Copenhagen, Denmark (UroToday.com) Improvements in surgical techniques and outcomes have come as a result of improved anatomical knowledge gained through ever more powerful imaging techniques. The point of most imaging is to recapitulate patient-specific anatomy so that a surgeon can make the best operative plan and provide the most precise surgery possible for each individual patient.
Dr. Ukimura and colleagues have capitalized on advances in 3D printing technology to take this science to the next level. Using multiparametric MRI imaging as a reference, their team has demonstrated that printing a 3D model of a prostate is both feasible and useful. The team was able to create models using a flexible material that precisely demonstrates target cancer lesions in 3-dimensional space. This helps to characterize the lesions with respect to the location in the prostate, the location relative to the prostate capsule, and the location relative to the neurovascular bundles (NVBs).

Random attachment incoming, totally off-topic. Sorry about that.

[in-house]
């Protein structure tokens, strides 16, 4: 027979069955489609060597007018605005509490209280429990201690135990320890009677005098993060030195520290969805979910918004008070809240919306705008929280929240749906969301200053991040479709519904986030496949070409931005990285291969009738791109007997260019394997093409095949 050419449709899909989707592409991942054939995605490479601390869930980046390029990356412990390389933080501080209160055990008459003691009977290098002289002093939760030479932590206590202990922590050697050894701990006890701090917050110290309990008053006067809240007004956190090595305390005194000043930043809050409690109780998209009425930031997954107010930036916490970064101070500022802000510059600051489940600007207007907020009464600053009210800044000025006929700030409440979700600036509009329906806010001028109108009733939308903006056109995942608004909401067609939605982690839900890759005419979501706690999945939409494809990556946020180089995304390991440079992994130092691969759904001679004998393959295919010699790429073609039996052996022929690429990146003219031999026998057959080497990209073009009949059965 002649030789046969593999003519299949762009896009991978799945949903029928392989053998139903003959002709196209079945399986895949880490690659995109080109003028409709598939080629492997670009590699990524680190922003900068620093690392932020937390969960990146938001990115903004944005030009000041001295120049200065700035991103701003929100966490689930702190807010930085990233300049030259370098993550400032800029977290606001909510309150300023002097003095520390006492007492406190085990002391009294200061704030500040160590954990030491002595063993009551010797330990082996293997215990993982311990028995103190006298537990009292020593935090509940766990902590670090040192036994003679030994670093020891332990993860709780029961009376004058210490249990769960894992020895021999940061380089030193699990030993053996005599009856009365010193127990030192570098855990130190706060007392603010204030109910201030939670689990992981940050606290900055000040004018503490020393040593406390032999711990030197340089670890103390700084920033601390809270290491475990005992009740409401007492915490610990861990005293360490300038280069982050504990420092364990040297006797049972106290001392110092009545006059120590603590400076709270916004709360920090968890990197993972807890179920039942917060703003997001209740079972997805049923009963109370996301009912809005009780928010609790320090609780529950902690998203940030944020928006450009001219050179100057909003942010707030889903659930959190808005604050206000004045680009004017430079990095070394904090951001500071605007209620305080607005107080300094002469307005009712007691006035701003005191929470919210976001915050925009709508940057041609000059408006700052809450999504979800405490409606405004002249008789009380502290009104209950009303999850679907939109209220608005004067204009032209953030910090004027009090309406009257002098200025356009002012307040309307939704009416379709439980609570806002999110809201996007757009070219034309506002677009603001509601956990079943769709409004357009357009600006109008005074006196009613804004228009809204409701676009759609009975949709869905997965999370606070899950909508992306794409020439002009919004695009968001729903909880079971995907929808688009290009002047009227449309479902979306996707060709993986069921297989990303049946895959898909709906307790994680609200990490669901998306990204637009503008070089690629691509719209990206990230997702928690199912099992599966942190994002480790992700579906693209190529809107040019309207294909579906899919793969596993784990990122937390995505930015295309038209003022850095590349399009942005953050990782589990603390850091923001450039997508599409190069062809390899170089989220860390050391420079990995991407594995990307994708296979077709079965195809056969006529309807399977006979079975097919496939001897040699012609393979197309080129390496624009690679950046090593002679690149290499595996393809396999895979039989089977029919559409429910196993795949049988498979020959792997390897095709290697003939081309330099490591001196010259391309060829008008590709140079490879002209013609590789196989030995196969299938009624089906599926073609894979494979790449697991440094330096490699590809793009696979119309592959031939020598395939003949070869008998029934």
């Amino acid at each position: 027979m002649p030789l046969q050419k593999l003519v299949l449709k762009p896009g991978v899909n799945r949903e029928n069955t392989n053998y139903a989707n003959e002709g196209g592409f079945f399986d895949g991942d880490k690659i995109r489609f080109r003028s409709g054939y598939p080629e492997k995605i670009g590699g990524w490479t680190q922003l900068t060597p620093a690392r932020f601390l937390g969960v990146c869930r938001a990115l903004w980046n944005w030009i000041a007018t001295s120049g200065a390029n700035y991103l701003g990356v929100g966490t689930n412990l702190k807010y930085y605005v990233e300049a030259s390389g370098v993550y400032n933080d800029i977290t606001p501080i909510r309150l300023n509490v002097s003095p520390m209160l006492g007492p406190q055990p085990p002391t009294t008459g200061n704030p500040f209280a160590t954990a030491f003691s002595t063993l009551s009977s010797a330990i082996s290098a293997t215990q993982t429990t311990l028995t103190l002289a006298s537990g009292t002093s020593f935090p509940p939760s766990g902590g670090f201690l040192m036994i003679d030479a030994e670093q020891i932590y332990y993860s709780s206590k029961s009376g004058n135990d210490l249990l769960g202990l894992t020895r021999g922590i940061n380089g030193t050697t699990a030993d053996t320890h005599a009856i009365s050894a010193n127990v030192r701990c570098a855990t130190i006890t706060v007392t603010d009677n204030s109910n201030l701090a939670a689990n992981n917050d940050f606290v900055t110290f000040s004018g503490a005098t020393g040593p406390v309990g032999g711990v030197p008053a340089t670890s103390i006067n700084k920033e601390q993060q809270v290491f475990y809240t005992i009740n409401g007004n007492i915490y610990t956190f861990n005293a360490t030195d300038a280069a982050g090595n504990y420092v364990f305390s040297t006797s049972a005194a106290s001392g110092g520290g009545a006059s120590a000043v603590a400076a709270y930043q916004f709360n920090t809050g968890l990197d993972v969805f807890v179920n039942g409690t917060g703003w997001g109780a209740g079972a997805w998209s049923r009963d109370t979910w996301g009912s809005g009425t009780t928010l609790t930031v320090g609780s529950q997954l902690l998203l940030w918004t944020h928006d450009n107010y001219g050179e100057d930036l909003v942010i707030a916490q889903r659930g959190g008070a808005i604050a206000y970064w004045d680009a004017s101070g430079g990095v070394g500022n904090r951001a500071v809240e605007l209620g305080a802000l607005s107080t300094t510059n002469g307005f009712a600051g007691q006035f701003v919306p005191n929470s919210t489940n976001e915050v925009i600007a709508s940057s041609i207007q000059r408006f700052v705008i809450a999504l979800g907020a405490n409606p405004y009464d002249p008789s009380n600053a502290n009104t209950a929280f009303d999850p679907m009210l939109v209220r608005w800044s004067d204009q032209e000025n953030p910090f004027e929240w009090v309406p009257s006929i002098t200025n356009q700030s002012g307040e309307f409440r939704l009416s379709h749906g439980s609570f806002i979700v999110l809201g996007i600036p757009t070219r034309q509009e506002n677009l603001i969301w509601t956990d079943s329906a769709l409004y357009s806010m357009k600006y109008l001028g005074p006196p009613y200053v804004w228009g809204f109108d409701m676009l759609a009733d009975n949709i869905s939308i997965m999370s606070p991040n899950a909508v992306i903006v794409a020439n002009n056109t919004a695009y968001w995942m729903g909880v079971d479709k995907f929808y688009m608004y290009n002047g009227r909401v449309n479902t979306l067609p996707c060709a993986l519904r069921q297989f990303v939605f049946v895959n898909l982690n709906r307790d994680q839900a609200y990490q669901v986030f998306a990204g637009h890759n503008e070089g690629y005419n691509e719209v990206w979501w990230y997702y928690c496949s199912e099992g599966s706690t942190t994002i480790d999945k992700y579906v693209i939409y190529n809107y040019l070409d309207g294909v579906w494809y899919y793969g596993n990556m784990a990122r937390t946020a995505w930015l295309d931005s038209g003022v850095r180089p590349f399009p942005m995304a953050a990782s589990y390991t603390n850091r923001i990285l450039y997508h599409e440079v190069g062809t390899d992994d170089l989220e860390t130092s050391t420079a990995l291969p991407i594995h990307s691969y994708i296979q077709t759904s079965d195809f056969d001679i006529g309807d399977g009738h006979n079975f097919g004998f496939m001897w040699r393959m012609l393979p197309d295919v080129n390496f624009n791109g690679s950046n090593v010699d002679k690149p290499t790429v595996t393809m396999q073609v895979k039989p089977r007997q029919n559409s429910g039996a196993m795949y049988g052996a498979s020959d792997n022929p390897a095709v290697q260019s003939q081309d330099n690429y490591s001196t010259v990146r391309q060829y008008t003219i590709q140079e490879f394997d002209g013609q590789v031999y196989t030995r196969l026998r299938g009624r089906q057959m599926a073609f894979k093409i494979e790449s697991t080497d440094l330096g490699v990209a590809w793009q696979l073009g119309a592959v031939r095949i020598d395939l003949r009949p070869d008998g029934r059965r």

Having a good 3D knowledge of these relationships can obviously make a huge difference during prostate surgery. It can help a surgeon know where to absolutely avoid a capsulotomy and where to take wider dissection planes, for example, in order to minimize risks of positive margins and to maximize the preservation of NVBs.
This technology will really be useful for the field of focal therapy, as the models can be useful for research purposes as well as for patient-specific planning of needle placement for ablation probes, for example. However, prostate cancer does not always present in “index lesions,” and clinicians should be mindful that these models are built off of imaging patterns from mpMRI and can miss more diffuse carcinoma throughout the prostate. Thus, one should exercise appropriate caution, as usual, when using these models for surgical planning.
This is a very interesting new technology that can revolutionize the way future surgeons plan surgeries, as long as the 3D printing technology becomes more available and cost-effective. As an added bonus, it can also help with surgical instruction/resident teaching. Lastly, it can be used for counseling patients about their surgery in a way that has never before been possible!
Presented by: Osamu Ukimura, MD, PhD, Kyoto, Japan
Written by: Shreyas Joshi, MD, Urologic Oncology, Fox Chase Cancer Center, Philadelphia, PA at the 2018 European Association of Urology Meeting EAU18, 16-20 March, 2018 Copenhagen, Denmark.